DfE: pound;40m on redundancies in three years
As ministers within the Department for Education face the prospect of civil servants staging a walkout over proposed job cuts, the full cost of making redundancies within the department has been revealed.
During the past three years the DfE has spent pound;40 million on redundancy payments, including a single pay-off of between pound;300,000 and pound;350,000 to a director of the National College. Between 2009 and 2012, more than 500 civil servants were handed severance packages, and the DfE has said it will cut a further 1,000 jobs between now and 2016 in an attempt to make more efficiency savings. Tens of millions of pounds are likely to be spent on further pay-offs.
The details of the most recent deals were revealed after a parliamentary question was tabled by Scottish National Party MP Mike Weir. Between 2009 and 2010, the year the coalition came to power, pound;23 million was spent on pay-offs. That figure dropped to pound;7.7 million in 2010-11 but increased last year to pound;9.3 million, equating to an average handout of more than pound;50,000.
The parliamentary question also revealed that millions of pounds more were given in severance packages to staff working at various arm's-length bodies.
Labour politicians and heads' leaders have condemned the expenditure on redundancies at a time when schools' budgets are being squeezed. Concerns have also been raised that the job cuts are coming as the DfE takes on more direct control of schools because of the rapid expansion of the academies programme.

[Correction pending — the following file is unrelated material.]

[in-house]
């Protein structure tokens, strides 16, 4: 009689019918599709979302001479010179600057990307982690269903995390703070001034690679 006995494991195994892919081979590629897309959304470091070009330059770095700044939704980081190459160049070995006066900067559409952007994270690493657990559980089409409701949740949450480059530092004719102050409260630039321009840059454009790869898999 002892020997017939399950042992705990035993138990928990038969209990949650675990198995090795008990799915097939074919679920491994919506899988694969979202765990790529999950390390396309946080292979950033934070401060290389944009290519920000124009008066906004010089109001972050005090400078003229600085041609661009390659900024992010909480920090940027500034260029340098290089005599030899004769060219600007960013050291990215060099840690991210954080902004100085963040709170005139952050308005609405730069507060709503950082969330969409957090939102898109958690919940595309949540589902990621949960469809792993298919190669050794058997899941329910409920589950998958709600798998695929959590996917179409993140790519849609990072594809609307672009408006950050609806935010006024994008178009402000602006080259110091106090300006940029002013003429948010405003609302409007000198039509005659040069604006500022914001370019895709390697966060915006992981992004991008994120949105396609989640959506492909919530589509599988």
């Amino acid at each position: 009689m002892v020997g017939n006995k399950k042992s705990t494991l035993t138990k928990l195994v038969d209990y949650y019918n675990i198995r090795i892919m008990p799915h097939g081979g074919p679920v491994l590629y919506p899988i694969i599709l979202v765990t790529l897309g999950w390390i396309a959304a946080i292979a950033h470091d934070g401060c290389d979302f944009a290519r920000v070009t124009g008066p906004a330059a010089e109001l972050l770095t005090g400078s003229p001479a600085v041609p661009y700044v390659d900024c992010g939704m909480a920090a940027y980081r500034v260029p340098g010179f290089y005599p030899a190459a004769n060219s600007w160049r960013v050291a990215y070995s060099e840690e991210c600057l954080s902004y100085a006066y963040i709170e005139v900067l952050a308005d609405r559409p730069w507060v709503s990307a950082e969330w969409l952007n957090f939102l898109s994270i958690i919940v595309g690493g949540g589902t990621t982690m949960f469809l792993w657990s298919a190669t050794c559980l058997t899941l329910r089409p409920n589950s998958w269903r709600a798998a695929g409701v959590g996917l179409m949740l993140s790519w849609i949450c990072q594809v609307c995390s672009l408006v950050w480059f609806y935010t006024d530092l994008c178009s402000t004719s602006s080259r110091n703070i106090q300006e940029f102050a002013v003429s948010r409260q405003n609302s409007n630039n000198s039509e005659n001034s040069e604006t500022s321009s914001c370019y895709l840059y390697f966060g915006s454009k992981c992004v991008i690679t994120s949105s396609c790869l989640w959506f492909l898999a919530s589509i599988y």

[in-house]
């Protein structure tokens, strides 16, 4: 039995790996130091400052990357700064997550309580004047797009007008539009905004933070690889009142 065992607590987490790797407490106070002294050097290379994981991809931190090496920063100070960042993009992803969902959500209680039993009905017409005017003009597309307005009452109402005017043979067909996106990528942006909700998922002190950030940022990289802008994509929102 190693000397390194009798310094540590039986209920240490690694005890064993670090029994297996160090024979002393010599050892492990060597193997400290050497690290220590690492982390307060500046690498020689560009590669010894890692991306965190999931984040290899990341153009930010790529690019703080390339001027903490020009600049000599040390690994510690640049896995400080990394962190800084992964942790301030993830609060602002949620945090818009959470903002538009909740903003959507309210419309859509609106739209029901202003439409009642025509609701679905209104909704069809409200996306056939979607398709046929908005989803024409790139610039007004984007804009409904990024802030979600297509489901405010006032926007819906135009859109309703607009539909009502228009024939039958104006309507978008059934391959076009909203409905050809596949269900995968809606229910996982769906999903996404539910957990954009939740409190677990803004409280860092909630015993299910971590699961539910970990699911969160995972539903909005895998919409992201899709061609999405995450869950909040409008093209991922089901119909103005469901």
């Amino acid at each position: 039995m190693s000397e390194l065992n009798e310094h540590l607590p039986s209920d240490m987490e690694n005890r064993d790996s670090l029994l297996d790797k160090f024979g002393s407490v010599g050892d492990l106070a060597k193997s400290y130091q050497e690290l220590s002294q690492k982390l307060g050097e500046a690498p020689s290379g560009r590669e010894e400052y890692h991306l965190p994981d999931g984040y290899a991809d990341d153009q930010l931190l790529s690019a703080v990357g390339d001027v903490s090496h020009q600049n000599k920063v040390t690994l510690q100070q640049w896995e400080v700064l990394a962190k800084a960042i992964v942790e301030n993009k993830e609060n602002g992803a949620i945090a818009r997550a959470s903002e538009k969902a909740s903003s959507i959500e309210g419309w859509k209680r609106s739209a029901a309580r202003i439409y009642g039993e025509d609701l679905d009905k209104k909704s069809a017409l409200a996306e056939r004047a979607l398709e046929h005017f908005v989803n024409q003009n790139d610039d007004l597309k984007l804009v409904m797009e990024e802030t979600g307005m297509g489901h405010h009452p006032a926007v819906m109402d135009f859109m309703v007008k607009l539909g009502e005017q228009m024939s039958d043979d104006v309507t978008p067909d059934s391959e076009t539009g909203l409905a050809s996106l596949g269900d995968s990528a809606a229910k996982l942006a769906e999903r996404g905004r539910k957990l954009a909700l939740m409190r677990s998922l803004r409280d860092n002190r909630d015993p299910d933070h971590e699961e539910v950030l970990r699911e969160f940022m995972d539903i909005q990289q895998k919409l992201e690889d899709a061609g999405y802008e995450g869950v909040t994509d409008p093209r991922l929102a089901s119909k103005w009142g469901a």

Shadow education secretary Stephen Twigg said his opposite number could not afford to waste more money. "With school budgets being cut by the biggest amount since the 1950s, ministers must ensure value for money in everything they do," Mr Twigg said. "But the bill to sack staff is going up. After wasting pound;1 billion from mismanaging academies, Michael Gove needs to get a grip of his budget."
Russell Hobby, general secretary of heads' union the NAHT, said: "If I am given a choice between money being spent in the DfE and on the front line then I would obviously say it needs to go to schools . But the massive shift in staffing across to the academies division just magnifies the reduction in services going to non-academies."
The figures are revealed just a week after the Public and Commercial Services Union (PCS), which represents civil servants, announced that it intends to ballot its members in the DfE for industrial action over the plans to cut 1,000 jobs.
A report published by the DfE towards the end of last year revealed that it was to slash its headcount by a quarter as part of a process to save pound;290 million in running costs. Chancellor George Osborne has called for all government departments to reduce administrative costs by at least 33 per cent. Mr Gove had previously pledged to cut costs by 42 per cent by 2015 but has since decided to go further, stating that costs will be lowered by 50 per cent by 2016.
PCS negotiations officer for DfE Kathy Prendiville wrote to the Department's permanent secretary Chris Wormald to complain about the decision, describing it as a "monumental loss of judgement". PCS general secretary Mark Serwotka said Mr Gove was using his department as a "test- bed" for wider civil service cuts. "With plans for a 50 per cent budget cut, Michael Gove is playing politics with people's livelihoods and the education of our children and future generations," he added.
A DfE spokeswoman said: "Over the coming months we will target our staff time and money on only our top priorities, cutting red tape and concentrating on the work that adds the most value. We are reducing the size of our back-room staff and merging offices to reduce the cost of our buildings.
"The DfE had already committed to reducing its administrative budget in real terms by 42 per cent from 2010-11 to 2014-15. Our target (now) is a 50 per cent reduction by 2015-16 and we have already achieved over half of these savings."
Photo credit: Getty
Original headline: DfE spends pound;40m on redundancies in three years